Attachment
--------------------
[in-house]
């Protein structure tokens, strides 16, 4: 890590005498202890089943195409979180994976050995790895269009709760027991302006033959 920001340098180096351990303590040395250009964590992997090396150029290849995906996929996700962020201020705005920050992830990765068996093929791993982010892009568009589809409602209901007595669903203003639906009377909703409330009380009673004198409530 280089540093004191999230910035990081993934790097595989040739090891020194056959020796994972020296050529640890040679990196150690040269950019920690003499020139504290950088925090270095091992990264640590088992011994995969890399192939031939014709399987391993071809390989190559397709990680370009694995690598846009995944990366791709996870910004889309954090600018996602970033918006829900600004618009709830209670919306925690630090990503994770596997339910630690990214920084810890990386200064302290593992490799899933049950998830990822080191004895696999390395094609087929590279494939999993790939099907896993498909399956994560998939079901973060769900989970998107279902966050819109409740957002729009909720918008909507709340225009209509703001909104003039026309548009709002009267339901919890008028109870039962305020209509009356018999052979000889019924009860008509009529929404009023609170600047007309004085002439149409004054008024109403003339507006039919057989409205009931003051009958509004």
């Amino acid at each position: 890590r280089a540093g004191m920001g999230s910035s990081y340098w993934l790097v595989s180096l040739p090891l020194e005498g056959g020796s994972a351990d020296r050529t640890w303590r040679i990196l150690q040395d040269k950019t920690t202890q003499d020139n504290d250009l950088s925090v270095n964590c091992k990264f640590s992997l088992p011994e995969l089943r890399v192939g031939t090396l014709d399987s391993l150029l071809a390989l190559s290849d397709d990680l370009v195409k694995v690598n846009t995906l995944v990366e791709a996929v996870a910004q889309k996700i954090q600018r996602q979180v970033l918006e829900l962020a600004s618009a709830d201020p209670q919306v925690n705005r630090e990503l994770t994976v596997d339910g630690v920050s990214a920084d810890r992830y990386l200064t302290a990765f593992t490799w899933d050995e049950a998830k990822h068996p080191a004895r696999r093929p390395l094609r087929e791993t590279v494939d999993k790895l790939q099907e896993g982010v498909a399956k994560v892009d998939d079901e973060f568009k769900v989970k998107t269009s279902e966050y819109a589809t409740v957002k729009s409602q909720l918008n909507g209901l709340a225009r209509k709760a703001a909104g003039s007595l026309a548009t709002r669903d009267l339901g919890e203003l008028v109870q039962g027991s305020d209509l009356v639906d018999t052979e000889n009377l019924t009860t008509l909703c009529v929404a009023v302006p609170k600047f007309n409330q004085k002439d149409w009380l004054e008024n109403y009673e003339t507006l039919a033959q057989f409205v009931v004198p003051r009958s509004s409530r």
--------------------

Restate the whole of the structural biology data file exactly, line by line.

[in-house]
């Protein structure tokens, strides 16, 4: 890590005498202890089943195409979180994976050995790895269009709760027991302006033959 920001340098180096351990303590040395250009964590992997090396150029290849995906996929996700962020201020705005920050992830990765068996093929791993982010892009568009589809409602209901007595669903203003639906009377909703409330009380009673004198409530 280089540093004191999230910035990081993934790097595989040739090891020194056959020796994972020296050529640890040679990196150690040269950019920690003499020139504290950088925090270095091992990264640590088992011994995969890399192939031939014709399987391993071809390989190559397709990680370009694995690598846009995944990366791709996870910004889309954090600018996602970033918006829900600004618009709830209670919306925690630090990503994770596997339910630690990214920084810890990386200064302290593992490799899933049950998830990822080191004895696999390395094609087929590279494939999993790939099907896993498909399956994560998939079901973060769900989970998107279902966050819109409740957002729009909720918008909507709340225009209509703001909104003039026309548009709002009267339901919890008028109870039962305020209509009356018999052979000889019924009860008509009529929404009023609170600047007309004085002439149409004054008024109403003339507006039919057989409205009931003051009958509004």
């Amino acid at each position: 890590r280089a540093g004191m920001g999230s910035s990081y340098w993934l790097v595989s180096l040739p090891l020194e005498g056959g020796s994972a351990d020296r050529t640890w303590r040679i990196l150690q040395d040269k950019t920690t202890q003499d020139n504290d250009l950088s925090v270095n964590c091992k990264f640590s992997l088992p011994e995969l089943r890399v192939g031939t090396l014709d399987s391993l150029l071809a390989l190559s290849d397709d990680l370009v195409k694995v690598n846009t995906l995944v990366e791709a996929v996870a910004q889309k996700i954090q600018r996602q979180v970033l918006e829900l962020a600004s618009a709830d201020p209670q919306v925690n705005r630090e990503l994770t994976v596997d339910g630690v920050s990214a920084d810890r992830y990386l200064t302290a990765f593992t490799w899933d050995e049950a998830k990822h068996p080191a004895r696999r093929p390395l094609r087929e791993t590279v494939d999993k790895l790939q099907e896993g982010v498909a399956k994560v892009d998939d079901e973060f568009k769900v989970k998107t269009s279902e966050y819109a589809t409740v957002k729009s409602q909720l918008n909507g209901l709340a225009r209509k709760a703001a909104g003039s007595l026309a548009t709002r669903d009267l339901g919890e203003l008028v109870q039962g027991s305020d209509l009356v639906d018999t052979e000889n009377l019924t009860t008509l909703c009529v929404a009023v302006p609170k600047f007309n409330q004085k002439d149409w009380l004054e008024n109403y009673e003339t507006l039919a033959q057989f409205v009931v004198p003051r009958s509004s409530r």